Do you know how painful labour is, on a scale from 1 to 10? I’ll tell you. It is as painful as you had decided in advance. The same is with language – it will be as easy/difficult, as you had decided beforehand.
There are 5 categories of language difficulty. The Russian language is considered to be 4 out of 5. Let’s have a look at the table of other languages:
The table above shows how hard different languages are to learn for the English native speaker – based on how similar they are to English (e.g., Chinese language has most linguistic and cultural differences), how complicated the grammar system is, phonetics etc.
Don’t let this table to put you off learning Russian language, of course it is a guide and many people will find some languages harder/easier to learn. Like, Hungarian is in the same group, but it has 34 cases (vs. Russian’s 6), Finnish has 15 and sometimes is considered by many people harder than Chinese; Thai is a tonal language and even if you managed to learn their alphabet and started to read (which takes a hell of a long time), you have a 20% chance to get into the right tone to say what you actually meant.
Let’s have a look why Russian is in fact not as scary as it seems:
1. Cyrillic alphabet. It might seem strange at first, but you will soon understand that it is really easy. I will write in my future posts how to make the alphabet even easier to learn.
2. There are much less words in Russian than In English. There are 150,000 in Russian and about 600,000 – 1,000,000 words in English, so every time I try to read a book in English there is a bunch of words which I never saw before.
3. Russian sounds are phonetic, e.g. you read what is written, unlike English, where you can never guess how on Earth the word is pronounced. Plus, the sounds themselves are quite similar to English ones, well, at least comparing to Thai, Chinese and many others!
4. Cognates. These are the words which sound and mean the same in both languages – and there are probably more than you think, for example парк, бар, метрó, банк, аэропóрт and many others, and I plan to post them in my blog as well.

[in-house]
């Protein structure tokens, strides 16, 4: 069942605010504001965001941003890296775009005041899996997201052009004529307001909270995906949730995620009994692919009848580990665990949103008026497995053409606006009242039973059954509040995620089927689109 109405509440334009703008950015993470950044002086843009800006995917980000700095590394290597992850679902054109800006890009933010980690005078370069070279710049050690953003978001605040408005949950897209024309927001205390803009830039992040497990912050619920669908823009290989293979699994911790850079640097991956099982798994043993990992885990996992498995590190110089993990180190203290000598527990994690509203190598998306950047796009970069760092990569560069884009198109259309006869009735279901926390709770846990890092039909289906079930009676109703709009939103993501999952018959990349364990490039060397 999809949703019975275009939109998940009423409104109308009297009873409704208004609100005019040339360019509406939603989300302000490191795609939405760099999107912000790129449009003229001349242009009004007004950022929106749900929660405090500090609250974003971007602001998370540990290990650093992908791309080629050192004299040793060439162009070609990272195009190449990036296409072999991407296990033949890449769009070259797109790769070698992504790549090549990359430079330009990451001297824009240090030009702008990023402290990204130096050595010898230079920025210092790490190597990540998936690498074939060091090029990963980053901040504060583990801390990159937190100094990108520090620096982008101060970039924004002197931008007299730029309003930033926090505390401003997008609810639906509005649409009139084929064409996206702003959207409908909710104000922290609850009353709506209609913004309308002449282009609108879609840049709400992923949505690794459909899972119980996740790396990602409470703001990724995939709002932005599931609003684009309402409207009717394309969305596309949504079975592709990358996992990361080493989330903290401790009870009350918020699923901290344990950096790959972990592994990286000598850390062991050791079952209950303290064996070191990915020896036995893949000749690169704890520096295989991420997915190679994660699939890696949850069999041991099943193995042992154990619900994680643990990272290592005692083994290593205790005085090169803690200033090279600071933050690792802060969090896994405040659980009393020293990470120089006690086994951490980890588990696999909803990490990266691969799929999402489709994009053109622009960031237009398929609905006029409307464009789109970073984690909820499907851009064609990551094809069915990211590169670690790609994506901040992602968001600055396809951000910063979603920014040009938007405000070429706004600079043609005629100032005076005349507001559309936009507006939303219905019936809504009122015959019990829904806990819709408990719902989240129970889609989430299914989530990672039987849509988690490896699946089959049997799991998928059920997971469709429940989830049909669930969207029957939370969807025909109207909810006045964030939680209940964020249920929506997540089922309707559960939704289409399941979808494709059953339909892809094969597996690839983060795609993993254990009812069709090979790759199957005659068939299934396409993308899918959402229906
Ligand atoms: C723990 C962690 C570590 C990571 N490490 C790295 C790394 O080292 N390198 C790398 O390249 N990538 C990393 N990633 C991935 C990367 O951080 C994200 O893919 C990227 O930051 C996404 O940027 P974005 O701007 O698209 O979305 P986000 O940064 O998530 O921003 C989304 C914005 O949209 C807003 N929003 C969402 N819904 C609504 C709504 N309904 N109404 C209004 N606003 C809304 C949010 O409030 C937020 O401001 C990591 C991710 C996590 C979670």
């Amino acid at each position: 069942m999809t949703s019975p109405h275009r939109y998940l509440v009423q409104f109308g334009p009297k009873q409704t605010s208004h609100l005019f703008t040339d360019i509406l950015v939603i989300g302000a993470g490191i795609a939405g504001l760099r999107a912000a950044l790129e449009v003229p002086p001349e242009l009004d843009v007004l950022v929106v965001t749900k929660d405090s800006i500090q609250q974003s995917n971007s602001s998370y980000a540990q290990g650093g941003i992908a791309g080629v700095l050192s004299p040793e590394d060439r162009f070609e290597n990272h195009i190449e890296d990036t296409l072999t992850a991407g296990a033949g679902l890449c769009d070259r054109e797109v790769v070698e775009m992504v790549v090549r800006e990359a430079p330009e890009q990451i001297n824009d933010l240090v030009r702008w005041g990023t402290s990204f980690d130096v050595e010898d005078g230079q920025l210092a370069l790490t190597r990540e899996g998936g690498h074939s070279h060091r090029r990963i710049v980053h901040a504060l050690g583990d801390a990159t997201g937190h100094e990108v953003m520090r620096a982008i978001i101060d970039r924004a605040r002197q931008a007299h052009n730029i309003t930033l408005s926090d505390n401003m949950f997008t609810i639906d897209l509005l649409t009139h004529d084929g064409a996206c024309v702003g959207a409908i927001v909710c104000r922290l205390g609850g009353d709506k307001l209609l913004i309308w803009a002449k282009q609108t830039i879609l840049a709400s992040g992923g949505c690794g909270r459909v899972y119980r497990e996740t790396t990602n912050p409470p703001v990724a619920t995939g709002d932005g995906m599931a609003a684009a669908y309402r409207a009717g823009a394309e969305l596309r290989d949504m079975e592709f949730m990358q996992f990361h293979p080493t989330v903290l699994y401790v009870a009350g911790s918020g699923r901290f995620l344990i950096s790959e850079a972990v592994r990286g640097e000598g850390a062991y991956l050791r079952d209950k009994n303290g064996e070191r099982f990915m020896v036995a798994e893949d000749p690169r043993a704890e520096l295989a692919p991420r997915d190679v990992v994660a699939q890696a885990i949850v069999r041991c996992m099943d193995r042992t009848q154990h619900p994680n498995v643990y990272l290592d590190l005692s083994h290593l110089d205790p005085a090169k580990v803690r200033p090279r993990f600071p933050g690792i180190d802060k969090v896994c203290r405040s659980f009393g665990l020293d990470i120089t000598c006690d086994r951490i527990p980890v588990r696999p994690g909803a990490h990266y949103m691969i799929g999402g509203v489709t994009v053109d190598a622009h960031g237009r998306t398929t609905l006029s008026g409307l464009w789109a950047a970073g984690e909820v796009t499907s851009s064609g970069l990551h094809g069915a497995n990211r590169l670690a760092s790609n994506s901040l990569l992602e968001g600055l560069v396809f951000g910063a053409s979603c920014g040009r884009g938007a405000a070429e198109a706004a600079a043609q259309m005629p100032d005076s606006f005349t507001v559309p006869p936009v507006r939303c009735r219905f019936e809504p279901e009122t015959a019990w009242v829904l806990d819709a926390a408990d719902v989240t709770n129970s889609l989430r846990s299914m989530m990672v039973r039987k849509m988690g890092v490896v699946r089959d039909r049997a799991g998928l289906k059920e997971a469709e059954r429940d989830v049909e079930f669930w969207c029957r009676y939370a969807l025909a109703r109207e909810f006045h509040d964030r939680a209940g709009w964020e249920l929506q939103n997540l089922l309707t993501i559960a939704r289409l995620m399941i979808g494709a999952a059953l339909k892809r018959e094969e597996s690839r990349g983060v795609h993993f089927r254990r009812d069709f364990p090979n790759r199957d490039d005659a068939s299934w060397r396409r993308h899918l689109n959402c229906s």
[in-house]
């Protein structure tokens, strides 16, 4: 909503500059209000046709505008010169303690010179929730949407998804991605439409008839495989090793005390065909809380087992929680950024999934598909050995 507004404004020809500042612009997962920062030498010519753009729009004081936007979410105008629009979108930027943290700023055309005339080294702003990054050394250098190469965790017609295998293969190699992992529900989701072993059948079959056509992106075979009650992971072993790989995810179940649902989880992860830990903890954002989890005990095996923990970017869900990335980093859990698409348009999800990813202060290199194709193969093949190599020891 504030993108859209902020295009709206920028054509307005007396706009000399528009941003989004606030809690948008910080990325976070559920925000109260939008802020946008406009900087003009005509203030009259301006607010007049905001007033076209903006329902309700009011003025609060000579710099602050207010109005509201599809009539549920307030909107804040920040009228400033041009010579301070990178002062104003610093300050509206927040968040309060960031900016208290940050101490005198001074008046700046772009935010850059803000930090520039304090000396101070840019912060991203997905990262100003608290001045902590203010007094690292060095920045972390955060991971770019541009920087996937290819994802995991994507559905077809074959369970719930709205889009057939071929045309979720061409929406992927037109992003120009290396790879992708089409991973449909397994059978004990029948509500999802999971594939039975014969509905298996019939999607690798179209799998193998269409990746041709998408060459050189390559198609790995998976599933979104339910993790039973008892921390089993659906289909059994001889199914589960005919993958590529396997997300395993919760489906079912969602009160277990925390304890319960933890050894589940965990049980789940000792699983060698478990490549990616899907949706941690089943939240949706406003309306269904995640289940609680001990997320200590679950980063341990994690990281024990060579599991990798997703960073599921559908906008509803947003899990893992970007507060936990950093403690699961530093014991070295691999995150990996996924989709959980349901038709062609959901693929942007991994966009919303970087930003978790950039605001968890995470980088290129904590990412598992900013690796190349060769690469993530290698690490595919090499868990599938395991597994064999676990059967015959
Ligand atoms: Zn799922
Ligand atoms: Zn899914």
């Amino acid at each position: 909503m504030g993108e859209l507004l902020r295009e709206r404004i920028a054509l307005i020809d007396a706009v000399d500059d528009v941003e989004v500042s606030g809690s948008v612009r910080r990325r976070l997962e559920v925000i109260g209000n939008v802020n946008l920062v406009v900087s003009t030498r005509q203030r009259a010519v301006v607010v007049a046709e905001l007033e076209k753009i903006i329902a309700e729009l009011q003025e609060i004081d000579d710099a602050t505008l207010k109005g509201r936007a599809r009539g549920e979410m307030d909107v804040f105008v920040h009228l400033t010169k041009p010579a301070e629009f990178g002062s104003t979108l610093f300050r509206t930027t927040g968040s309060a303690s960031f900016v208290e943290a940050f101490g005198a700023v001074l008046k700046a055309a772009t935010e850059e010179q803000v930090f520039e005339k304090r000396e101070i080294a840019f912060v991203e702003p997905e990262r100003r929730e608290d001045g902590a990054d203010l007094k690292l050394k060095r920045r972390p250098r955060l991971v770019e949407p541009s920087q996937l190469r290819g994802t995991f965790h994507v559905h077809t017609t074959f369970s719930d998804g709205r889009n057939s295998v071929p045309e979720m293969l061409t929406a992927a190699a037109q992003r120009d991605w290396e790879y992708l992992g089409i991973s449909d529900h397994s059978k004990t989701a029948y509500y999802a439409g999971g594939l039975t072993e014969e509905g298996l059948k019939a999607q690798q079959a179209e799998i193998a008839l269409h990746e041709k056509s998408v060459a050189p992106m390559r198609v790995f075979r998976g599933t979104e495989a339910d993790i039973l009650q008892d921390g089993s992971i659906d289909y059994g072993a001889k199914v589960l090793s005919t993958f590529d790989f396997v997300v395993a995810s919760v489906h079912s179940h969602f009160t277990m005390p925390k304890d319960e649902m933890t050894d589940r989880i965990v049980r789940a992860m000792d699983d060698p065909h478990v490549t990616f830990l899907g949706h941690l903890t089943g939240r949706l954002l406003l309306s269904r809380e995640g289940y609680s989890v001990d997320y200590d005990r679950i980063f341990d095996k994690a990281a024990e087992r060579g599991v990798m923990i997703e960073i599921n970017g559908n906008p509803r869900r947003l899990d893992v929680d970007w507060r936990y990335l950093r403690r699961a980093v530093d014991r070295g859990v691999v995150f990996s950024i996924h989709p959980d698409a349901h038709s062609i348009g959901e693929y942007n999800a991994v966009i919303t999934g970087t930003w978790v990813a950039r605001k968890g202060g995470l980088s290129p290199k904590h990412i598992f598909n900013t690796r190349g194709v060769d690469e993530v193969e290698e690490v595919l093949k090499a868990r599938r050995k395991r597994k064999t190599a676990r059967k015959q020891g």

5. We don’t have so many accents. I’ve been learning English since I am 10 years old, so for 20 years already, but all my efforts fade away when some Glaswegian with a very local accent tries to speak to me, or my father-in-law from Leicester says “an ouse” instead of a house, or “Jawonowt” – would you like anything?
6. Russian doesn’t have phrasal verbs. To catch up with, to get carried away, pull up, pull over, pick up, give up, put up with, take over, take up, take after – In English some verbs like to put, to get, to take have more than 20 definitions depending on the preposition after them.
7. There are only 3 tenses in Russian: past, present and future. Unlike English, where there are at least 12.
8. There are no articles in Russian, which is probably my biggest pain in English: like when I ask for “a” bill in the restaurant.
I hope this article not only convinced you to start or continue learning Russian, but it might also give you an idea about your own language, if you are an English native speaker: being born with a native language, we don’t really imagine what challenges it brings to foreign learners. My husband Mark can barely distinguish Present Perfect from a perfect present! :)
Still finding Russian tricky? Get in touch for a Russian lesson with me.